Tuesday, July 1, 2014

Transformers: Age of Extinction

***DISCLAIMER*** The following review is entirely my opinion. If you comment (which I encourage you to do) be respectful. If you don't agree with my opinion, that's fine. To each their own. These reviews are not meant to be statements of facts or endorsements, I am just sharing my opinions and my perspective when watching the film and is not meant to reflect how these films should be viewed. Finally, the reviews are given on a scale of 0-5. 0, of course, being unwatchable. 1, being terrible. 2, being not great. 3, being okay. 4, being great and 5, being epic! And if you enjoy these reviews feel free to share them and follow the blog or follow me on Twitter (@RevRonster) for links to my reviews and the occasional live-Tweet session of the movie I'm watching! Autobots, roll out...so we can finally escape this sinking franchise!




Transformers: Age of Extinction – 3 out of 5

The Transformers films have a reputation of being absolutely terrible. Like just pure shit…like calling something Transform-ian is just another way of saying that it is embarrassing and probably should be destroyed by fire. In reality, these films SHOULDN’T be bad because the subject material has all you need to make something that should translate onscreen well. Have a simple story and make sure that the special effects don’t look like dog crap and you should, in theory, have a recipe for a good time. However, as Michael Bay has showed us time and time again, it is not that simple.
                                                                                                                                Paramount Pictures
So...what exactly does a Transformer smoke?  I'm sure there's actually a real
answer for this question out there on the internet.


After the events of Transformers: The Dark Side of the Moon (which totes syncs up with The Wizard of Oz), the CIA creates a special black ops team to take out the robots in disguise because they’re a little miffed about the destruction of Chicago (had the third film took place in Detroit, no one would have noticed or cared). The problem is that the black ops team doesn’t care if the robots are the good guys who defended us (Autobots) or the ones who were out to rule and destroy us (Decepticons). The problem gets even bigger (like “more than meets the eye” bigger) when it is revealed that the protection of the Earth isn’t why the black ops team is hunting down the Transformers and they have allied themselves with a Transformer bounty hunter named Lockdown. Meanwhile, a wide-eyed inventor (because apparently this movie is either a 80s comedy or a Sci-Fi/horror film from the 50s) named Cade Yeager (Mark Wahlberg) accidentally finds the hiding Optimus Prime and teams with him, and the remaining Autobots, to try and stop the black ops team and a reborn enemy from the past…

Oh, and the Dinobots finally show up!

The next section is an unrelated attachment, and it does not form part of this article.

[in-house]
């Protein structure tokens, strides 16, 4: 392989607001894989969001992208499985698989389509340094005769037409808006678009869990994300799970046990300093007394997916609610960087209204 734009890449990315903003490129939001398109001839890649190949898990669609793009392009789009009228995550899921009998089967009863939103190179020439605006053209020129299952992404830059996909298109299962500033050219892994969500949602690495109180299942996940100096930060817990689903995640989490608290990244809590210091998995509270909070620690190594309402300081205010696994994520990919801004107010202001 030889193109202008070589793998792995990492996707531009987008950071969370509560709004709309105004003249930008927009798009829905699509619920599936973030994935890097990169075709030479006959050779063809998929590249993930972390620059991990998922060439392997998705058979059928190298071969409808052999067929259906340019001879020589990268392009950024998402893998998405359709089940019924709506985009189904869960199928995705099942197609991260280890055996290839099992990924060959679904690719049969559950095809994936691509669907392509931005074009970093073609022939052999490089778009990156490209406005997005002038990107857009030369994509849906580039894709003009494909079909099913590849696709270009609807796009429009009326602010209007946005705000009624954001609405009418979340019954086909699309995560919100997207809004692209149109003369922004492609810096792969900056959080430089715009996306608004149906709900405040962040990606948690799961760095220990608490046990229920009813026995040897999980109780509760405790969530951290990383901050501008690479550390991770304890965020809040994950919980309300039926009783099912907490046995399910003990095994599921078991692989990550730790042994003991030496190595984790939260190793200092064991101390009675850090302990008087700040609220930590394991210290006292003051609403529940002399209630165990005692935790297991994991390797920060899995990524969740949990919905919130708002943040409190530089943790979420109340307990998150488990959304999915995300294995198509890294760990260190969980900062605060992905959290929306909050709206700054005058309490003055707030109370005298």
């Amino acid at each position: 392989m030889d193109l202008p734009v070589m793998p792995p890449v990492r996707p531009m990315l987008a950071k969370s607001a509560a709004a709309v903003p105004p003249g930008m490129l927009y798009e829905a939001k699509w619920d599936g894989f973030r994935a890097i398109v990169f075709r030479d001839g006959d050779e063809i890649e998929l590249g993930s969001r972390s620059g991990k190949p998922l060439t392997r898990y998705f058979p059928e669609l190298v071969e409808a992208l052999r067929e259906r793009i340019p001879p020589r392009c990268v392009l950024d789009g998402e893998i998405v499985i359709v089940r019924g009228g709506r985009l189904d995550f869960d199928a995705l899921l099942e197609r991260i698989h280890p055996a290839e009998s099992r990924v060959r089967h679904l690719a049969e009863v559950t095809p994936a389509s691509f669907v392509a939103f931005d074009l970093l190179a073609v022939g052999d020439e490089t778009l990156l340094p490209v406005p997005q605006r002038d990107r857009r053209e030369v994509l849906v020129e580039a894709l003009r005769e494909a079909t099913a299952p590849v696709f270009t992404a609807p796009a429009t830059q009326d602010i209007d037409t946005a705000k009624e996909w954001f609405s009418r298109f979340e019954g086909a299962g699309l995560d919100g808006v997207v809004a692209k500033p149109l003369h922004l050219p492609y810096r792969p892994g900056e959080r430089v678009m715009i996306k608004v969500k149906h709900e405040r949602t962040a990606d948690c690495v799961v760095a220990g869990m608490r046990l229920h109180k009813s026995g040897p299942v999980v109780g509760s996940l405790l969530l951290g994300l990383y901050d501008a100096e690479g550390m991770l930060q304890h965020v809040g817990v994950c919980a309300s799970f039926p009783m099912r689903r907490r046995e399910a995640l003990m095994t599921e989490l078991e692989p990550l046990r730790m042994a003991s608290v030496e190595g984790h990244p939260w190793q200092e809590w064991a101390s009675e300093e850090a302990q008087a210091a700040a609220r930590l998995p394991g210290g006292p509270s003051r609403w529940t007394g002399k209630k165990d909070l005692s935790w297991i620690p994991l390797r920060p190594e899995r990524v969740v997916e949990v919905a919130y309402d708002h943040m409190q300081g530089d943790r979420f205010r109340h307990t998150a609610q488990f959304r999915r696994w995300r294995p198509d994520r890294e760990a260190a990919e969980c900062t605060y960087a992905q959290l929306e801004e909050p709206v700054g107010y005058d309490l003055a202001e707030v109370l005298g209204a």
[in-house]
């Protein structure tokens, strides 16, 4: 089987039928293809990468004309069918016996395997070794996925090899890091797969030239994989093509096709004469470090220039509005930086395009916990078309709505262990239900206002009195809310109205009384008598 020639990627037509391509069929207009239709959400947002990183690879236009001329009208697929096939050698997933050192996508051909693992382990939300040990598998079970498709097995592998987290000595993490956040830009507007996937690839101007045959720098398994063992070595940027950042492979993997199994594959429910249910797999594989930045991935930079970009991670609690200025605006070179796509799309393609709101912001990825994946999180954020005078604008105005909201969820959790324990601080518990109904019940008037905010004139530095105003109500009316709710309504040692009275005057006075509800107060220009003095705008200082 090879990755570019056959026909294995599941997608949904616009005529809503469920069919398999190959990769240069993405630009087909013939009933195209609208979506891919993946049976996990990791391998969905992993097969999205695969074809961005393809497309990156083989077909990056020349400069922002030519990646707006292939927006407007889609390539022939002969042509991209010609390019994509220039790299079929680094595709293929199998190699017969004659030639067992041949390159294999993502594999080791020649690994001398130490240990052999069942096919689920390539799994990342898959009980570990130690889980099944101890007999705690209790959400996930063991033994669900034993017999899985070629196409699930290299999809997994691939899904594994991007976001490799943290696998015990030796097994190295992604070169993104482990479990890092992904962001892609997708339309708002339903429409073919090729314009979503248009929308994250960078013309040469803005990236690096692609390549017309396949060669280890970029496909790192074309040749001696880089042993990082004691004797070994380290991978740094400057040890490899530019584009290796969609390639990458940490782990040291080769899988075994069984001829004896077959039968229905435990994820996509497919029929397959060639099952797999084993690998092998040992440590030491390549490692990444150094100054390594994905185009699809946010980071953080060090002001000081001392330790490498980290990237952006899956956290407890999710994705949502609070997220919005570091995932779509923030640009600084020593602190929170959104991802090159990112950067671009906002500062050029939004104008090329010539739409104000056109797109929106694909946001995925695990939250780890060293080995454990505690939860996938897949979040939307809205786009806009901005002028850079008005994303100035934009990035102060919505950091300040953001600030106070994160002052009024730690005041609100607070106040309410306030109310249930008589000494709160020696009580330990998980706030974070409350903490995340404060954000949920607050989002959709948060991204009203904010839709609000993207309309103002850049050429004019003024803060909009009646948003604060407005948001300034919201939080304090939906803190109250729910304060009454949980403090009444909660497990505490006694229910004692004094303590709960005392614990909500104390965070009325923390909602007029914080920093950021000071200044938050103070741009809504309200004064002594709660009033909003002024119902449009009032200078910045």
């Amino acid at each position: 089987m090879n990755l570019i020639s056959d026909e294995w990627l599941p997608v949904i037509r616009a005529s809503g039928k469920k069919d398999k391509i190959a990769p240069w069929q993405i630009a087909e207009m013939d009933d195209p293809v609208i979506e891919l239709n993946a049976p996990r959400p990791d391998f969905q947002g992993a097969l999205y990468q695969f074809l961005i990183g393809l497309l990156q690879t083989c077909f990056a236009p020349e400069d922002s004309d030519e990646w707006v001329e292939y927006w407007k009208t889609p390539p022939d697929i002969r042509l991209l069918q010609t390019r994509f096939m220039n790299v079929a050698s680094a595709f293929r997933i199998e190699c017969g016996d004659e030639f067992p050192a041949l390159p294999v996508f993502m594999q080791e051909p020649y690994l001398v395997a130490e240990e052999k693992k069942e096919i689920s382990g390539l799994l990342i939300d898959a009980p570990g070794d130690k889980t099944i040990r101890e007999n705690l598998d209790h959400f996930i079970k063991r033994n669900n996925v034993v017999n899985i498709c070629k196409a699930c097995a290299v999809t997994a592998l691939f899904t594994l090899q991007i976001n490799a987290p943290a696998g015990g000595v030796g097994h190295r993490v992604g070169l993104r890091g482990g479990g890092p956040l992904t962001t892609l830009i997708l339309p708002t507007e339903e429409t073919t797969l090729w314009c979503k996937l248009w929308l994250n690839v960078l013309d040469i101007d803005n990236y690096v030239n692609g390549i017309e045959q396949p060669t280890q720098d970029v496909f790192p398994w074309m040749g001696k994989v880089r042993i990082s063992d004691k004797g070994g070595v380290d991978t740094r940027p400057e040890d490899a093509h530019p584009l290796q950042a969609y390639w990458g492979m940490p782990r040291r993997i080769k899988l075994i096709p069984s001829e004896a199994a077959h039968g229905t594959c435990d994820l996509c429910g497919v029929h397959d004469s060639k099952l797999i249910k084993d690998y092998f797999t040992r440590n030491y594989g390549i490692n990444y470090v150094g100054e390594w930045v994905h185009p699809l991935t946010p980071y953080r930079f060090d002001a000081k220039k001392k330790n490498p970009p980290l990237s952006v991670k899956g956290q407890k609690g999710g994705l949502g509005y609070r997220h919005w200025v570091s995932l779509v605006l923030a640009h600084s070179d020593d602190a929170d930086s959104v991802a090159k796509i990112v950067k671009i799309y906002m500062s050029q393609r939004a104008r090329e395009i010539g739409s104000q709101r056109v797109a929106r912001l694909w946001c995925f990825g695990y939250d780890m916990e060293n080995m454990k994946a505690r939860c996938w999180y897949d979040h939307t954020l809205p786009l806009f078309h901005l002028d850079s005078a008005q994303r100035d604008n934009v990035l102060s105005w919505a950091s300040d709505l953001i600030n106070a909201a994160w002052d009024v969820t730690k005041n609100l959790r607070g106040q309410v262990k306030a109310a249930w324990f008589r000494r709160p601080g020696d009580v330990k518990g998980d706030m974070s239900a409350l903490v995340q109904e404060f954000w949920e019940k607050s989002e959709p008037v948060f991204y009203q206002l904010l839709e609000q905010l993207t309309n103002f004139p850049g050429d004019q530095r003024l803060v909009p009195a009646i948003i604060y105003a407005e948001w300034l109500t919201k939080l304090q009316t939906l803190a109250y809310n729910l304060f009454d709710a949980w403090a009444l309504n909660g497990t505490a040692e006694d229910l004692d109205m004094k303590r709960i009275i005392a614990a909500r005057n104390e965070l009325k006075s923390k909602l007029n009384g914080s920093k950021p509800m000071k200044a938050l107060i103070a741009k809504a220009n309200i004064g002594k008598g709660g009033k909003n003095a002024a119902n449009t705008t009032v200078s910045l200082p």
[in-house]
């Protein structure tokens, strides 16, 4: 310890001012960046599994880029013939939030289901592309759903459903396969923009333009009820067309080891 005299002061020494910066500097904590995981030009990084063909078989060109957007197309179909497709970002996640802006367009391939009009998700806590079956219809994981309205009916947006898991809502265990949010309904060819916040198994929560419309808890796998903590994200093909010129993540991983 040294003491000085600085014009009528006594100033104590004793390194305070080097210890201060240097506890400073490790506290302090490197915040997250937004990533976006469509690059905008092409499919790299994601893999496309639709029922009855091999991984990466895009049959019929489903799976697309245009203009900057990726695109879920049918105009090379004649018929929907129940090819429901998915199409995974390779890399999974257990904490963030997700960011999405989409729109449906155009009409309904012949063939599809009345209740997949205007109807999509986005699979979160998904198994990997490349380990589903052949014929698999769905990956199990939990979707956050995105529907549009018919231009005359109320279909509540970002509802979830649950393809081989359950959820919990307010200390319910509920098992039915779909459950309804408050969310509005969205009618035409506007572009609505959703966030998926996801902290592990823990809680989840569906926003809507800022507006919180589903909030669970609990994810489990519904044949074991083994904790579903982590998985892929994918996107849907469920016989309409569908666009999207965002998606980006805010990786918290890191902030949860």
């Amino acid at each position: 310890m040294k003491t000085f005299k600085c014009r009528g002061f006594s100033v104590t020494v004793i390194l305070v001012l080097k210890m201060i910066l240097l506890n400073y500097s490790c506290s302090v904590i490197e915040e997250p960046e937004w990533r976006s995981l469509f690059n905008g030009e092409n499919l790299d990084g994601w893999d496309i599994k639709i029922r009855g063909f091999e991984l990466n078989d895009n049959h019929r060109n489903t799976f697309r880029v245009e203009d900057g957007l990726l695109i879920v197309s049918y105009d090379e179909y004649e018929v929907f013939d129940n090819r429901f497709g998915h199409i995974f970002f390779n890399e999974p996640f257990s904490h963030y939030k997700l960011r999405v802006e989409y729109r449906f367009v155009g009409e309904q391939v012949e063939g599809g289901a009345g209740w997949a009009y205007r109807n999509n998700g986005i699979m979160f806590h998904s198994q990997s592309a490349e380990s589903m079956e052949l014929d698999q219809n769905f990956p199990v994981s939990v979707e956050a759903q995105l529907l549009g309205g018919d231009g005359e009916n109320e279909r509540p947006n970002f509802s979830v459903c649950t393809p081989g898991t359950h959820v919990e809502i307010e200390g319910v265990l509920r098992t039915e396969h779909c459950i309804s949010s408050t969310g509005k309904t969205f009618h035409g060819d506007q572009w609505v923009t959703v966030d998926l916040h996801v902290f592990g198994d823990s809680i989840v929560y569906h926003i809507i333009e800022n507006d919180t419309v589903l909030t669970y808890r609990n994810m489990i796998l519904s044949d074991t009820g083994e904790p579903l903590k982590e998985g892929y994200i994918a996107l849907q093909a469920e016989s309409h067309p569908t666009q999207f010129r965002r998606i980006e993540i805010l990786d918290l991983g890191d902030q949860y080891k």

Paramount Pictures
I was going to put a pic of the Dinobots but here's the human cast running instead.
Enjoy!


With the exception of the first film (that one was actually pretty decent…as long as there weren’t any humans in any scene) the Transformers films are all almost universally held as terrible. However, one thing the studios are good at is making me forget the terrible abuse I just went through with the last film when they release their new trailer. Age of Extinction was no exception. Seeing Marky Mark, the Dinobots and, most importantly, no Shia LaDouche, I went in with big expectations and was, for the first time since the initial film, actually excited for the movie. When the credits hit, I walked away thinking, “Well, at least it was more watchable than Revenge of the Fallen.”

                                                                                                                                Paramount Pictures
You're being hunted by the CIA and an evil Transformer bounty hunter.  Now is not
the time to pose for the cover of your Christian Rock band album.


One thing I have to say about AoE is the fact that the groan-inducing, “I’m going to give up on all happiness” sophomoric humor that plagued the last films is finally gone and, thanks to cast members T.J. Miller and Stanley Tucci, is replaced with genuinely funny moments that actually made me laugh and not feel like that the bar is getting lower because I just saw a pissing joke or saw testicles on a Transformer (and, also, there was no robo-blackface). So, eliminating the jabbering monkey that is LaBeouf and getting rid of the fart jokes and scenes that look like they are on the verge of breaking into a bad Three Stooges routine was a HUUUUGE step in the right direction…but it still didn’t save the franchise.
                                                                                                                                 Paramount Pictures
"Optimus is throwing marshmallows.  I'm going to catch one with my mouth!"